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Chapter 2 - Motion in One Dimension

- 2.1 - Displacement and Velocity

Motion

- One-dimensional motion is the simplest form of

motion - e.g. a train on a straight track (forward or

backward) - In this chapter we will consider only

one-dimensional motion

Motion

- The first step in analyzing motion is to choose a

frame of reference. - If an object is at rest, its position does not

change with respect to a frame of reference. - When we choose this frame of reference, we need

to remember to remain consistent.

Displacement

- Displacement is the change in position of an

object. - It is the length of the straight line drawn from

its initial position to its final position

Displacement change in position final

position - initial position

Displacement

- Displacement is not always equal to the distance

traveled

Displacement

- Displacement can be positive or negative

Average Velocity

- Knowing the distance traveled or the displacement

doesnt tell completely describe the motion of an

object - Knowing the speed is important for evaluating

motion - Average velocity is the total displacement

divided by the time interval during which the

displacement occurred

Average Velocity

- The Average Velocity can be positive or negative
- Equal to the constant velocity needed to cover

the given displacement in a given time interval - It is NOT the average of the starting and ending

velocities - Example A car travels from city A to city B (100

km). If the first half of the distance is driven

at 50 km/h and the second half is driven at 100

km/h, what is the average velocity of the car?

Practice

- Page 44, Practice 2A

Average Speed

- Velocity is not the same as speed
- Velocity has both magnitude AND direction
- Speed has only a magnitude

Graphical Interpretation of Velocity

- In a position-time graph, we can determine the

vavg by drawing a straight line between two

points on the graph

Graphical Interpretation of Velocity

Instantaneous Velocity

- The velocity of an object at some instant

Chapter 2

- Section 2.2 - Acceleration

Acceleration

- Most objects in motion dont move with a constant

velocity - Acceleration measures the rate of change in

velocity in a given time interval

Problem

- Find the acceleration of an amusement park ride

that falls from rest to a speed of 28m/s in 3.0s. - 9.3 m/s2

Acceleration

- Acceleration has both magnitude and direction
- If an object (i.e. a car) is moving in the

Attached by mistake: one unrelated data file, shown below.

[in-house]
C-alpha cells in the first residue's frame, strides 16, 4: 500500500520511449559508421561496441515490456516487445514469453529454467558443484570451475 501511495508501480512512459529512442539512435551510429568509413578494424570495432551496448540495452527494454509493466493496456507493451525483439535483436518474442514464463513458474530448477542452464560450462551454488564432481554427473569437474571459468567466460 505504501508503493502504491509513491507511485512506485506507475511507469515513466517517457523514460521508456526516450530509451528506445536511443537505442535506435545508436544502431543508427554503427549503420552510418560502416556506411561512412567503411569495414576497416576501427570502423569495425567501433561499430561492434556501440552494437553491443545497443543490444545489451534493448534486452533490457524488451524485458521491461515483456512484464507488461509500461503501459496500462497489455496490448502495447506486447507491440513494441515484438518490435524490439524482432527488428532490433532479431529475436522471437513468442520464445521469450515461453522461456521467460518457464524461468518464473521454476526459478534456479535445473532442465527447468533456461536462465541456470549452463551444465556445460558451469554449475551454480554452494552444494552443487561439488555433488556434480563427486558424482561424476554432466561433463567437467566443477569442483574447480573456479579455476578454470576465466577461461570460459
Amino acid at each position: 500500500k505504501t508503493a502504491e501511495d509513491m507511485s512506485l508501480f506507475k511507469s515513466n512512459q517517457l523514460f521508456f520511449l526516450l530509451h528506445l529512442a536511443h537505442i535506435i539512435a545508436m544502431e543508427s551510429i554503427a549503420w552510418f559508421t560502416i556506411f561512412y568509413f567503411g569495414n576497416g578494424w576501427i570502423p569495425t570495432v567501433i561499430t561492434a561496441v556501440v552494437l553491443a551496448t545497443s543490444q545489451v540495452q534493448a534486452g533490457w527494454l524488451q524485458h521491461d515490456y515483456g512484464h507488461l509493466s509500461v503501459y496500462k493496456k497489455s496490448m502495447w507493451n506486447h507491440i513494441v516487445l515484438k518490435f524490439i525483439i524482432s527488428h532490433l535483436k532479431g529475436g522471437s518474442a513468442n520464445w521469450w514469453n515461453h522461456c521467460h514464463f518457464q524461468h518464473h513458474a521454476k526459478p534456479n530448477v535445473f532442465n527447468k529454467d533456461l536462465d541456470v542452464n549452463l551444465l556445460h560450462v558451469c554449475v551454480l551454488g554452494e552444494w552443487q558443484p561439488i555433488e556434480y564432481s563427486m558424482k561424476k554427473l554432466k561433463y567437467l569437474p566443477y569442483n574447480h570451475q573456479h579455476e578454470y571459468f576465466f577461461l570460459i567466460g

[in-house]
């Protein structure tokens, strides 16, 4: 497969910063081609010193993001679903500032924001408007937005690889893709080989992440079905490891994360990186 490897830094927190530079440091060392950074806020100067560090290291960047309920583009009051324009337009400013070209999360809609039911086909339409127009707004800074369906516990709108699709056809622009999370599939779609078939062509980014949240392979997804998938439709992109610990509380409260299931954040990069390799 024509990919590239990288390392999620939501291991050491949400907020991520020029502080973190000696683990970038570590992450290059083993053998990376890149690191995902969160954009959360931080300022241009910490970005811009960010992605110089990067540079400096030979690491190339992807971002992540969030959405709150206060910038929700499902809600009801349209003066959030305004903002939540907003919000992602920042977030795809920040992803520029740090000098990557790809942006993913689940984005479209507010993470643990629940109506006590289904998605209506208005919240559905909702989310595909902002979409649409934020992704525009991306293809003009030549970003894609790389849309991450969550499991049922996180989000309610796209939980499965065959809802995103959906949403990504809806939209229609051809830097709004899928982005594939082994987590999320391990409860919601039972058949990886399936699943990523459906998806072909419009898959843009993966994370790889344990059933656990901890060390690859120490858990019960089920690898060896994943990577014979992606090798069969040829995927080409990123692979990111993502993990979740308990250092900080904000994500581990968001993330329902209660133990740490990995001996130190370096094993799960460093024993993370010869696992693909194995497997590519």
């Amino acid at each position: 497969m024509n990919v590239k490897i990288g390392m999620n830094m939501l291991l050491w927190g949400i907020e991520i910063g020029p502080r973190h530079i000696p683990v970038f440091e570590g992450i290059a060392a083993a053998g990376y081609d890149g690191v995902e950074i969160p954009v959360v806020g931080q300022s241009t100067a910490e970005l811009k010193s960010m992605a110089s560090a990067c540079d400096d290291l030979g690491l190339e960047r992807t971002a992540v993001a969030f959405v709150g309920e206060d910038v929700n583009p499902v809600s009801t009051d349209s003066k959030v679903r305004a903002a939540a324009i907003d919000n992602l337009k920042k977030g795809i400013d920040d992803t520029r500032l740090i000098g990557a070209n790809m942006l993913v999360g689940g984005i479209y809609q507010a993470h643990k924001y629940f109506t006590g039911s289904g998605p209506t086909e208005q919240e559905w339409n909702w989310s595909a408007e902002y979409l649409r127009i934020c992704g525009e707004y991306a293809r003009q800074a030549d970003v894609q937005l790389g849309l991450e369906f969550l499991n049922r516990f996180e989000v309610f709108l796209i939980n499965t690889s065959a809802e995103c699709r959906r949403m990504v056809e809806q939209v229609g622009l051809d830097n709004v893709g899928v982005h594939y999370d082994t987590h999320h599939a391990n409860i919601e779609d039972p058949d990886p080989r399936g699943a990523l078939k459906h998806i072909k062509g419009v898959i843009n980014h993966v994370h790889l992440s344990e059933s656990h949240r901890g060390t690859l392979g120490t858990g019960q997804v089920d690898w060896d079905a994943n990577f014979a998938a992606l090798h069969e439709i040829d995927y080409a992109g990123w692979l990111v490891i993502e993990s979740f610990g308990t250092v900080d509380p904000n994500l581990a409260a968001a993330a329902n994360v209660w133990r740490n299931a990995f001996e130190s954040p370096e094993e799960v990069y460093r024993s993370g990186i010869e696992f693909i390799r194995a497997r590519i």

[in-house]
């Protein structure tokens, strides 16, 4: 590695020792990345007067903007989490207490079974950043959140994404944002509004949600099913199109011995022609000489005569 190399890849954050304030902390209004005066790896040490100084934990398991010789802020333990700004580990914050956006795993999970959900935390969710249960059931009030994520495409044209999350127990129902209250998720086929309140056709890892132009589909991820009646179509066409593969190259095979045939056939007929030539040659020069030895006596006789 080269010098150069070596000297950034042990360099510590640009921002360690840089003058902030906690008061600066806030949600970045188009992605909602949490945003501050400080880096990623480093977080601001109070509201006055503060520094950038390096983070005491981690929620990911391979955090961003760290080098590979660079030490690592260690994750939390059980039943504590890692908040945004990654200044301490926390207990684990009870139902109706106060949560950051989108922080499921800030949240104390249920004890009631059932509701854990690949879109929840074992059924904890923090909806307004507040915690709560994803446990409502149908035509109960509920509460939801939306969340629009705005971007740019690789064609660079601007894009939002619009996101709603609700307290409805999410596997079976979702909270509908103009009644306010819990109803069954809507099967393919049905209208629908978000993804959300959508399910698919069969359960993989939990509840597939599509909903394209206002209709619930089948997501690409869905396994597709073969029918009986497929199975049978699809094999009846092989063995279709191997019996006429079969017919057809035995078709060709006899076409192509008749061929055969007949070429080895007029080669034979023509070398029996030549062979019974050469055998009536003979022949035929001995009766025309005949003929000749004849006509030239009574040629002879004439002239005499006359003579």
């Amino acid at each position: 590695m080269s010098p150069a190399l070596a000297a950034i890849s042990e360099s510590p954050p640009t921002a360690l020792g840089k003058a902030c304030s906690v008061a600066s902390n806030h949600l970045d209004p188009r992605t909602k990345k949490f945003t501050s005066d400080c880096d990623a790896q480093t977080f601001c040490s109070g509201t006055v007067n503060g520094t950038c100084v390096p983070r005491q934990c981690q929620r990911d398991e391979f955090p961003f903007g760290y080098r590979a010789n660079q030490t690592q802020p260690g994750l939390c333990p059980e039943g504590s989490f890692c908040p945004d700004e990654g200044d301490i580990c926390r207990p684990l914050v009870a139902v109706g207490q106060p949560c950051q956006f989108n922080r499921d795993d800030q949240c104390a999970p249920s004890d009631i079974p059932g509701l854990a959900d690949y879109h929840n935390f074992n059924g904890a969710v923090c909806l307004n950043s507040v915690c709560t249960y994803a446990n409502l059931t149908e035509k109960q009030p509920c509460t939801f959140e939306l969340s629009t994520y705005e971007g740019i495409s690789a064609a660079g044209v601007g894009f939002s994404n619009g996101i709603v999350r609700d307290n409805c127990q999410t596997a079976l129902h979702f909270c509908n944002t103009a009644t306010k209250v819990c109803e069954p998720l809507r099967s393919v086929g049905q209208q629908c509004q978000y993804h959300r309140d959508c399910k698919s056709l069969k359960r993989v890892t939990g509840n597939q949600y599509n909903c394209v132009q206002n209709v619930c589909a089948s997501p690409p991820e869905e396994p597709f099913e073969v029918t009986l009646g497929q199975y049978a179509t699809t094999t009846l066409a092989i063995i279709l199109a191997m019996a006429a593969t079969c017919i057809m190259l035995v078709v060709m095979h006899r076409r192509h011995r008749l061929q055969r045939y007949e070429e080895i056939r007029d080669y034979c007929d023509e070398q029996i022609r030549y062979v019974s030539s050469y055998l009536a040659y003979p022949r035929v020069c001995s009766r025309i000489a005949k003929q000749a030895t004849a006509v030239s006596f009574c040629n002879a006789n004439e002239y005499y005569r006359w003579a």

positive direction and is speeding up, the

acceleration is positive - If an object is moving in the positive direction

and is slowing down, the acceleration is negative - If an object (i.e. a car) is moving in the

negative direction and is speeding up, the

acceleration is negative - If an object is moving in the negative direction

and is slowing down, the acceleration is positive

Constant acceleration

- The slope of a velocity-time graph gives the

acceleration - When acceleration is constant, the velocity is

increased by the same amount during each time

interval. - The displacement for each time interval increases

by the same amount

Displacement

- Depends on
- Initial velocity
- Acceleration
- Time

When acceleration is constant, Vavg is the

average of Vi and Vf

Displacement

- When acceleration is constant

Displacement

- The area under the curve in a graph of velocity

versus time equals the displacement during the

time interval

Problem

- A bicyclist accelerates from 5.0 m/s to a

velocity of 16 m/s in 8 s. Assuming uniform

acceleration, what distance does the bicyclist

travel during this time interval? - 84m

Final Velocity

- Depends on
- Initial velocity
- Acceleration
- Time

Constant Acceleration

Displacement with constant uniform acceleration

Final velocity after any displacement

Remember that the square root may be either

positive or negative

Problem

- An aircraft has a landing speed of 302 km/h. The

landing area of an aircraft carrier is 195 m

long. What is the minimum uniform acceleration

required for a safe landing? - -18.0 m/s2

Summary

HW Assignment

- Page 49, Practice 2B, 1 and 4
- Page 53, Practice 2C, 3 and 4
- Page 55, Practice 2D, 2 - 4
- Page 58, Practice 2E, 2, 5, 6

Chapter 2

- Section 2.3 - Falling Objects

Free Fall

- Motion of an object falling with a constant

acceleration - In the absence of air resistance all objects

dropped near the surface of a planet fall with

the same constant acceleration - The symbol for free-fall acceleration is g
- At the surface of the earth, the magnitude of g

is approximately 9.81 m/s2.

Free Fall

- This acceleration is directed downwards
- a -g -9.81 m/s2
- What goes up, must come down
- Fig 2-15, pg 61
- Initial velocity of 10.5 m/s, acceleration is

-9.81 m/s2 - After 1 s, v 0.69 m/s, acceleration is

-9.81m/s2 - After 2 s, v -9.12 m/s (directed downward), a

9.81 m/s2

Free Fall

Free Fall

- FREELY FALLING OBJECTS ALWAYS HAVE THE SAME

DOWNWARD ACCELERATION

Problem

- A ball is thrown straight up into the air at an

initial velocity of 25.0 m/s. Create a table

showing the balls position, velocity, and

acceleration each second for the first 5.00 s of

its motion. - Find the balls time, position, velocity, and

acceleration at the top of its flight

HW Assignment

- Pages 72 - 75 34, 38, 40, 41, 46, 50, 56